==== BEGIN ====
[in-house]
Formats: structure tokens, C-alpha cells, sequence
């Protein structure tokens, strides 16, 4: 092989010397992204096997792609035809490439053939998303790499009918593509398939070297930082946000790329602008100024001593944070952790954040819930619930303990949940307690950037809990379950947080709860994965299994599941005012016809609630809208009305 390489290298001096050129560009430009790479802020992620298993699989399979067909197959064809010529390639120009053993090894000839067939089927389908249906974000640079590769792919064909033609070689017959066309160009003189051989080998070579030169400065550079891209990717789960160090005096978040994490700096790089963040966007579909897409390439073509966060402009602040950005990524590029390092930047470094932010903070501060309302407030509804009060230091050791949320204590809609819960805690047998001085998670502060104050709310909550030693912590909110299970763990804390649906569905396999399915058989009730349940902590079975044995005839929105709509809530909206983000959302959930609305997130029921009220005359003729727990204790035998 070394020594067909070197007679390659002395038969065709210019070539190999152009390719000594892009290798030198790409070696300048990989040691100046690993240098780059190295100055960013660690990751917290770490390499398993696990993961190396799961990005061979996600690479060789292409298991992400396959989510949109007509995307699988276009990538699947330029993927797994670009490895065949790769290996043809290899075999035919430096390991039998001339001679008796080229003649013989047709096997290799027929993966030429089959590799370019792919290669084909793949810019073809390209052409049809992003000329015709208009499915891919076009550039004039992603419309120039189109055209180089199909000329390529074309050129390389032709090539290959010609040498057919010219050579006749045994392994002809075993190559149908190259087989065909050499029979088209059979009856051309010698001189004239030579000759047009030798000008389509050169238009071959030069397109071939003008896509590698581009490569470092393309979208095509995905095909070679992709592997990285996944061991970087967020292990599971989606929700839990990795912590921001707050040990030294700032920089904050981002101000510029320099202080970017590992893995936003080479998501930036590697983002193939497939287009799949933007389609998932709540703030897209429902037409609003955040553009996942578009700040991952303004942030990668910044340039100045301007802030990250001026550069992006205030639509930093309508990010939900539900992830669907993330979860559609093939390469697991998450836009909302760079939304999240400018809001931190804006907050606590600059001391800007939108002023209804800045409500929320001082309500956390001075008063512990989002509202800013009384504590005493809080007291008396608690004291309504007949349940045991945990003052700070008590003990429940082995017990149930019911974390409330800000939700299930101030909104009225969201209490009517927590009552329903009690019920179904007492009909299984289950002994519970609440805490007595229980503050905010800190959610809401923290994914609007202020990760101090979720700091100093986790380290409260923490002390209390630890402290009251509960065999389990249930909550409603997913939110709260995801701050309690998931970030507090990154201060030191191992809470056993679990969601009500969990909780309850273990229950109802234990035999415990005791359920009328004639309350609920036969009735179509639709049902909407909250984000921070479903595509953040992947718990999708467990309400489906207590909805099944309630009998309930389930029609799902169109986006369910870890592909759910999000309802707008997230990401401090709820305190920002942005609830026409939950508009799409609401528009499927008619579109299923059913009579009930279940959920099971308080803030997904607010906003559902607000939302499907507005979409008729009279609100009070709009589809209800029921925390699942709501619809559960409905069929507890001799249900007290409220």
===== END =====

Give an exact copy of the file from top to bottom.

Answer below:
[in-house]
Formats: structure tokens, C-alpha cells, sequence
């Protein structure tokens, strides 16, 4: 092989010397992204096997792609035809490439053939998303790499009918593509398939070297930082946000790329602008100024001593944070952790954040819930619930303990949940307690950037809990379950947080709860994965299994599941005012016809609630809208009305 390489290298001096050129560009430009790479802020992620298993699989399979067909197959064809010529390639120009053993090894000839067939089927389908249906974000640079590769792919064909033609070689017959066309160009003189051989080998070579030169400065550079891209990717789960160090005096978040994490700096790089963040966007579909897409390439073509966060402009602040950005990524590029390092930047470094932010903070501060309302407030509804009060230091050791949320204590809609819960805690047998001085998670502060104050709310909550030693912590909110299970763990804390649906569905396999399915058989009730349940902590079975044995005839929105709509809530909206983000959302959930609305997130029921009220005359003729727990204790035998 070394020594067909070197007679390659002395038969065709210019070539190999152009390719000594892009290798030198790409070696300048990989040691100046690993240098780059190295100055960013660690990751917290770490390499398993696990993961190396799961990005061979996600690479060789292409298991992400396959989510949109007509995307699988276009990538699947330029993927797994670009490895065949790769290996043809290899075999035919430096390991039998001339001679008796080229003649013989047709096997290799027929993966030429089959590799370019792919290669084909793949810019073809390209052409049809992003000329015709208009499915891919076009550039004039992603419309120039189109055209180089199909000329390529074309050129390389032709090539290959010609040498057919010219050579006749045994392994002809075993190559149908190259087989065909050499029979088209059979009856051309010698001189004239030579000759047009030798000008389509050169238009071959030069397109071939003008896509590698581009490569470092393309979208095509995905095909070679992709592997990285996944061991970087967020292990599971989606929700839990990795912590921001707050040990030294700032920089904050981002101000510029320099202080970017590992893995936003080479998501930036590697983002193939497939287009799949933007389609998932709540703030897209429902037409609003955040553009996942578009700040991952303004942030990668910044340039100045301007802030990250001026550069992006205030639509930093309508990010939900539900992830669907993330979860559609093939390469697991998450836009909302760079939304999240400018809001931190804006907050606590600059001391800007939108002023209804800045409500929320001082309500956390001075008063512990989002509202800013009384504590005493809080007291008396608690004291309504007949349940045991945990003052700070008590003990429940082995017990149930019911974390409330800000939700299930101030909104009225969201209490009517927590009552329903009690019920179904007492009909299984289950002994519970609440805490007595229980503050905010800190959610809401923290994914609007202020990760101090979720700091100093986790380290409260923490002390209390630890402290009251509960065999389990249930909550409603997913939110709260995801701050309690998931970030507090990154201060030191191992809470056993679990969601009500969990909780309850273990229950109802234990035999415990005791359920009328004639309350609920036969009735179509639709049902909407909250984000921070479903595509953040992947718990999708467990309400489906207590909805099944309630009998309930389930029609799902169109986006369910870890592909759910999000309802707008997230990401401090709820305190920002942005609830026409939950508009799409609401528009499927008619579109299923059913009579009930279940959920099971308080803030997904607010906003559902607000939302499907507005979409008729009279609100009070709009589809209800029921925390699942709501619809559960409905069929507890001799249900007290409220």